Subsidence and deposition intensified in the FCB at 6 Ma, recorded by the relatively thick Furnace Creek (6–5 Ma) and Funeral (5–3 Ma) Formations (Wright et al., 1999). The Death Valley basin (DVB) initiated at ca. 6.5 Ma (Holm et al., 1994a). This period of rapid deposition correlates with the most rapid cooling of the BWT, with an exhumation rate of 4–8 mm/yr assuming a standard Basin and Range 30 °C/km geothermal gradient (Lachenbruch, 1979; Fig. 7). SMG clasts in the Furnace Creek Formation conglomerates with a depositional age of 6–4 Ma also indicate that some portion of the SMG was on the surface by 6 Ma (Wright et al., 1999).
No results exist to calculate a contemporary cooling rate; however, the aHe age cluster along with the MDD model T-t slope broadly implies an exhumation rate between 1 and 4 mm/yr (30–120 °C/m.y. cooling) from ca. 4.5 Ma to the present (Fig. 7). This may be the result of transfer of extension westward into the Panamint Valley (Andrew and Walker, 2009) and later the Owens Valley (Stockli et al., 2003) fault zones. Modeling of a sample transect in the central Black Mountains by Bidgoli et al. (2015) showed that a third inflection point may exist between 3–4 Ma, which they partially attributed to lithospheric delamination and associated uplift of the Sierra-Nevada Batholith. Extension continues presently along the range-front fault on the western edge of the BWT at 1.0 ± 0.2 mm/yr (Frankel et al., 2016), in the Panamint Valley at 2.1–2.7 mm/yr (Hoffman, 2009), and in other places along the Walker Lane Belt at 0.1–0.7 mm/yr (e.g., Berry, 1997; Kirby et al., 2006; Ganev et al., 2010).
Structural Implications of the Cooling Histories
After integrating our thermochronometric results with previously published thermochronometric, geochronologic, geobarometric, paleomagnetic, and structural mapping results across the Black Mountains, we propose a new structural model to explain the Cenozoic extension and exhumation of the turtlebacks with six distinct phases (Fig. 8). The first phase involved crustal thickening and lower-crustal asthenospheric flow related to Sevier-Laramide orogenesis and collapse between 140 and 35 Ma (Livaccari, 1991). This is evidenced by the presence of late Mesozoic to early Cenozoic thrust faults throughout the Black Mountains (Otton, 1976; Holm et al., 1992; Miller, 2003), ca. 61–55 Ma quartz-feldspar pegmatites within each of the turtlebacks (Miller and Friedman, 1999; R. Friedman, 2000, personal commun., cited in Miller and Pavlis, 2005), amphibolite-grade mineral assemblages associated with 700 ± 100 MPa pressure (∼20 km at depth; Whitney et al. 1993), and ca. 66 Ma magmatic overgrowth on zircon grains from the MPT (Lima et al., 2018). Our two BWT basement gneiss U-Pb samples yield ages of ca. 83 and 79 Ma and may also capture magmatic zircon growth related to channelized asthenospheric flow (Lima et al., 2018) or extension from syn- and post-orogenic collapse (Livaccari, 1991).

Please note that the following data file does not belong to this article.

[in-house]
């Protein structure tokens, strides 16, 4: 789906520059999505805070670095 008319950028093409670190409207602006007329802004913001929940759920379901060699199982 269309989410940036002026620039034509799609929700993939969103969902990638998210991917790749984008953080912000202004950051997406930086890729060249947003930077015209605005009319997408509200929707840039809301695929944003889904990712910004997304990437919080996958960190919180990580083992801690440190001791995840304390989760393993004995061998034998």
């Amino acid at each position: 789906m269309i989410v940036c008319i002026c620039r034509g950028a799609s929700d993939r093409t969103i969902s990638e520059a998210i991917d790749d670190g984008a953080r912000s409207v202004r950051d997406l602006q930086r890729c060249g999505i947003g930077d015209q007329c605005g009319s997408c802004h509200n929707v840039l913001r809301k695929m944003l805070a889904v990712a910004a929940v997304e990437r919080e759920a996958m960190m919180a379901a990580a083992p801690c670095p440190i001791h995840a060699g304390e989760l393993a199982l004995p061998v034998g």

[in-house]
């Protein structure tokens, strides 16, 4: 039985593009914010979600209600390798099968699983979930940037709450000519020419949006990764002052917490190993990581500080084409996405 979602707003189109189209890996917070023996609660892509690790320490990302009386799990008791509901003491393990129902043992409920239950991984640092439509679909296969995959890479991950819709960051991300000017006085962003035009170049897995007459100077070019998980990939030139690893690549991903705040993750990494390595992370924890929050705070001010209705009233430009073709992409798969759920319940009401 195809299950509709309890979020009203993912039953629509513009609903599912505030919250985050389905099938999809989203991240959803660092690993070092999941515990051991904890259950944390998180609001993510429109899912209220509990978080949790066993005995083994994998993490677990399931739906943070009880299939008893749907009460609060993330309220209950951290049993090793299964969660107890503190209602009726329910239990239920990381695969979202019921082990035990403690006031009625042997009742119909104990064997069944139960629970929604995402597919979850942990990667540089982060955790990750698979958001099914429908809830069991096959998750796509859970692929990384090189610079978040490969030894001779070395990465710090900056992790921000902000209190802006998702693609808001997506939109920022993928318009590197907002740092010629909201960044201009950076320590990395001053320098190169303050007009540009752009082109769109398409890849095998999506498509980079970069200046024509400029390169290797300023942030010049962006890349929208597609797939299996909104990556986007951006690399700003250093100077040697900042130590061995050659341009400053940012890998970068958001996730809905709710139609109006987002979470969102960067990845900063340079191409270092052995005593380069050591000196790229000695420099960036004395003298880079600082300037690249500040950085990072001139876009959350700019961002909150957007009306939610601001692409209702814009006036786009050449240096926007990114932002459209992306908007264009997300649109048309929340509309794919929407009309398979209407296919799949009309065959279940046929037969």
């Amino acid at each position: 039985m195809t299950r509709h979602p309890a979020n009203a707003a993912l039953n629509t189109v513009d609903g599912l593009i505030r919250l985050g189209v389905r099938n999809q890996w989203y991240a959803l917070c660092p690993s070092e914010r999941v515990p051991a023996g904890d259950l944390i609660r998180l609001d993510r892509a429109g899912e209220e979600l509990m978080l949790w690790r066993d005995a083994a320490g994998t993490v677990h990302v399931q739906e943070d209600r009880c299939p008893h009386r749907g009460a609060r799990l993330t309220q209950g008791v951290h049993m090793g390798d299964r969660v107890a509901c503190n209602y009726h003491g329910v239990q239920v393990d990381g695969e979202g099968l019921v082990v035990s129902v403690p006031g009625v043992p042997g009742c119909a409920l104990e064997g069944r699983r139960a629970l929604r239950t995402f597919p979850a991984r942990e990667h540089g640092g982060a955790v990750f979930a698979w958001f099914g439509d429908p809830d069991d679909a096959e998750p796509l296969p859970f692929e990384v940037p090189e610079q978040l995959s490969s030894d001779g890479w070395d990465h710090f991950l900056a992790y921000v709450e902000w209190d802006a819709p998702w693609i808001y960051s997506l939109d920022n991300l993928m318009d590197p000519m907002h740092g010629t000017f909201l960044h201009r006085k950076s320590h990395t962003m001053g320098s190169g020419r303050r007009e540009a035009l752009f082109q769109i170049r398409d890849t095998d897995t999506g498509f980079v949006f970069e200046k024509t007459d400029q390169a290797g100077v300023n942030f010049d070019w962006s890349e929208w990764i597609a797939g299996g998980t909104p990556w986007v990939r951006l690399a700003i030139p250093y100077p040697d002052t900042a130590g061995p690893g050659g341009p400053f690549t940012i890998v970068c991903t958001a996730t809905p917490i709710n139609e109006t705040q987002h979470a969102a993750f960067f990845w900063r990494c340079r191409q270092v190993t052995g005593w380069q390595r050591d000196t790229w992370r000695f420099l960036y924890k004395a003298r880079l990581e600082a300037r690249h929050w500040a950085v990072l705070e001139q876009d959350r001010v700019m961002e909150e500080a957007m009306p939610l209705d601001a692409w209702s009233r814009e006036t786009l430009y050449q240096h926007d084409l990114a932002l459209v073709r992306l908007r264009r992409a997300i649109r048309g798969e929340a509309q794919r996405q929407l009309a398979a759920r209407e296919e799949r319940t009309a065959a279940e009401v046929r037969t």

In the second phase, from 35 to 16 Ma (Fig. 8), the basement rocks within the Black Mountains were exhumed slowly by erosion or collapse of the Sevier Hinterland (Livaccari, 1979). This is evidenced by the long duration between mAr ages of ca. 32, 25, and 8 Ma at the highest, middle, and lowest elevations of the BWT, respectively, and the slow cooling indicated in the K-feldspar MDD models from the sample at the mid-elevation BWT.
At ca. 16–14 Ma (Fig. 8), early Basin and Range detachment faults formed in the southeastern Black Mountains with a shallow northwest or west dip, marking the beginning of the third phase. Listric normal faults formed in the hanging wall and dip-slip immediately began extending the hanging wall causing an isostatic uplift in the footwall. It is possible that the major detachment fault was a reactivated thrust fault of the Sevier Orogeny as evidenced by older mylonitic fabrics in the turtleback shear zones (Miller and Pavlis, 2005).
From ca. 14 to 8 Ma (Fig. 8) in the fourth phase, Basin and Range extension continued and was accommodated by both the detachment fault at depth and the listric normal faults in the hanging wall of the detachment. Isostatic rebound of the detachment footwall during this time exhumed the basement rocks through the brittle-ductile transition zone as evidenced by bAr ages (Holm and Dokka, 1993). Mullion-style ductile folding of the turtleback footwalls (Wright et al., 1974; Norton, 2011) occurred during this period as extension occurred while the turtlebacks were in the mid-crust (Mancktelow and Pavlis, 1994; Dee et al., 2004). A thinning crust and associated asthenospheric upwelling eventually generated intermediate to mafic voluminous intrusions, the WSD and SMG, between 14 and 12 Ma along the ductile shear zone at the base of the detachment, which probably continued to grow and be reheated until at least ca. 10 Ma (Asmerom et al., 1990; Wright et al., 1991; Holm et al., 1993; this study) as extension along the shear zone movement progressed. Conductive heat from these intrusions reset the >300 °C thermochronometers at the CCT and MPT, resulting in 14 and 9 Ma hAr ages, respectively. Internal late-stage crystallization in the SMG would continue until possibly as late as ca. 6 Ma (see individual U-Pb ages in Table DR5, see footnote 1).